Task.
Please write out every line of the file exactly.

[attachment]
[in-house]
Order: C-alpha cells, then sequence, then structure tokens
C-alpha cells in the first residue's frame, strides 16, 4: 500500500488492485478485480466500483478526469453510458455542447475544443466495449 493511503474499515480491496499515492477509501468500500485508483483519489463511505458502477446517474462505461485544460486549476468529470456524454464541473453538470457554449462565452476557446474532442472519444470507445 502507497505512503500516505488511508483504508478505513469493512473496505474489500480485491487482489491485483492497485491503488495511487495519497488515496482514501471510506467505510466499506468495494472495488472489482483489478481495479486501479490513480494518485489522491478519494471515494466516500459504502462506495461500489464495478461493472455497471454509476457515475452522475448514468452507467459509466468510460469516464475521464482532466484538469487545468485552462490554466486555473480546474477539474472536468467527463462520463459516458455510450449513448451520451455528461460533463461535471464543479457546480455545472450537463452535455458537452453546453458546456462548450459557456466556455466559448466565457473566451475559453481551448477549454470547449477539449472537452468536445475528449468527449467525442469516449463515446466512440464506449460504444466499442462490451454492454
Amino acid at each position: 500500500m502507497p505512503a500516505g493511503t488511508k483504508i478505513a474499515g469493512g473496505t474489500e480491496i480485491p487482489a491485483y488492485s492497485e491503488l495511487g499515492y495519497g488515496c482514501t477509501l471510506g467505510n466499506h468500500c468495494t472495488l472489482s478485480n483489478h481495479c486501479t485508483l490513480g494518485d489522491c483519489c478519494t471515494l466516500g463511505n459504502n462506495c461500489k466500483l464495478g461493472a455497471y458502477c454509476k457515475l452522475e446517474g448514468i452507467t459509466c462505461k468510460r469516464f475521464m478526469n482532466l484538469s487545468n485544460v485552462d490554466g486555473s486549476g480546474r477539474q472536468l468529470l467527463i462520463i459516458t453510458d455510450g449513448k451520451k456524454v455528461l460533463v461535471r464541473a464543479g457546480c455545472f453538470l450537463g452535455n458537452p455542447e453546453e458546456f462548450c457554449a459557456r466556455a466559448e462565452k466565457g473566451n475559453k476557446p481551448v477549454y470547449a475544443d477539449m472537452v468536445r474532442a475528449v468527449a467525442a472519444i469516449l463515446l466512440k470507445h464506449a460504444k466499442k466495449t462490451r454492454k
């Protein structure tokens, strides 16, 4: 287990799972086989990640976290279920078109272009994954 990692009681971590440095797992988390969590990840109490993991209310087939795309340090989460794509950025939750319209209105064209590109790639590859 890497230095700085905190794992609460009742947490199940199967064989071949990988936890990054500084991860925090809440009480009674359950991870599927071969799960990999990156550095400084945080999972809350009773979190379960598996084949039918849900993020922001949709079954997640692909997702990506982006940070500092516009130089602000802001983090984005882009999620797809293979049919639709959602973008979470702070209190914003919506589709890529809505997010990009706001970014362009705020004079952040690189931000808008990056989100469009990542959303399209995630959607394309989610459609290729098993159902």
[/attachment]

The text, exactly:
[in-house]
Order: C-alpha cells, then sequence, then structure tokens
C-alpha cells in the first residue's frame, strides 16, 4: 500500500488492485478485480466500483478526469453510458455542447475544443466495449 493511503474499515480491496499515492477509501468500500485508483483519489463511505458502477446517474462505461485544460486549476468529470456524454464541473453538470457554449462565452476557446474532442472519444470507445 502507497505512503500516505488511508483504508478505513469493512473496505474489500480485491487482489491485483492497485491503488495511487495519497488515496482514501471510506467505510466499506468495494472495488472489482483489478481495479486501479490513480494518485489522491478519494471515494466516500459504502462506495461500489464495478461493472455497471454509476457515475452522475448514468452507467459509466468510460469516464475521464482532466484538469487545468485552462490554466486555473480546474477539474472536468467527463462520463459516458455510450449513448451520451455528461460533463461535471464543479457546480455545472450537463452535455458537452453546453458546456462548450459557456466556455466559448466565457473566451475559453481551448477549454470547449477539449472537452468536445475528449468527449467525442469516449463515446466512440464506449460504444466499442462490451454492454
Amino acid at each position: 500500500m502507497p505512503a500516505g493511503t488511508k483504508i478505513a474499515g469493512g473496505t474489500e480491496i480485491p487482489a491485483y488492485s492497485e491503488l495511487g499515492y495519497g488515496c482514501t477509501l471510506g467505510n466499506h468500500c468495494t472495488l472489482s478485480n483489478h481495479c486501479t485508483l490513480g494518485d489522491c483519489c478519494t471515494l466516500g463511505n459504502n462506495c461500489k466500483l464495478g461493472a455497471y458502477c454509476k457515475l452522475e446517474g448514468i452507467t459509466c462505461k468510460r469516464f475521464m478526469n482532466l484538469s487545468n485544460v485552462d490554466g486555473s486549476g480546474r477539474q472536468l468529470l467527463i462520463i459516458t453510458d455510450g449513448k451520451k456524454v455528461l460533463v461535471r464541473a464543479g457546480c455545472f453538470l450537463g452535455n458537452p455542447e453546453e458546456f462548450c457554449a459557456r466556455a466559448e462565452k466565457g473566451n475559453k476557446p481551448v477549454y470547449a475544443d477539449m472537452v468536445r474532442a475528449v468527449a467525442a472519444i469516449l463515446l466512440k470507445h464506449a460504444k466499442k466495449t462490451r454492454k
């Protein structure tokens, strides 16, 4: 287990799972086989990640976290279920078109272009994954 990692009681971590440095797992988390969590990840109490993991209310087939795309340090989460794509950025939750319209209105064209590109790639590859 890497230095700085905190794992609460009742947490199940199967064989071949990988936890990054500084991860925090809440009480009674359950991870599927071969799960990999990156550095400084945080999972809350009773979190379960598996084949039918849900993020922001949709079954997640692909997702990506982006940070500092516009130089602000802001983090984005882009999620797809293979049919639709959602973008979470702070209190914003919506589709890529809505997010990009706001970014362009705020004079952040690189931000808008990056989100469009990542959303399209995630959607394309989610459609290729098993159902």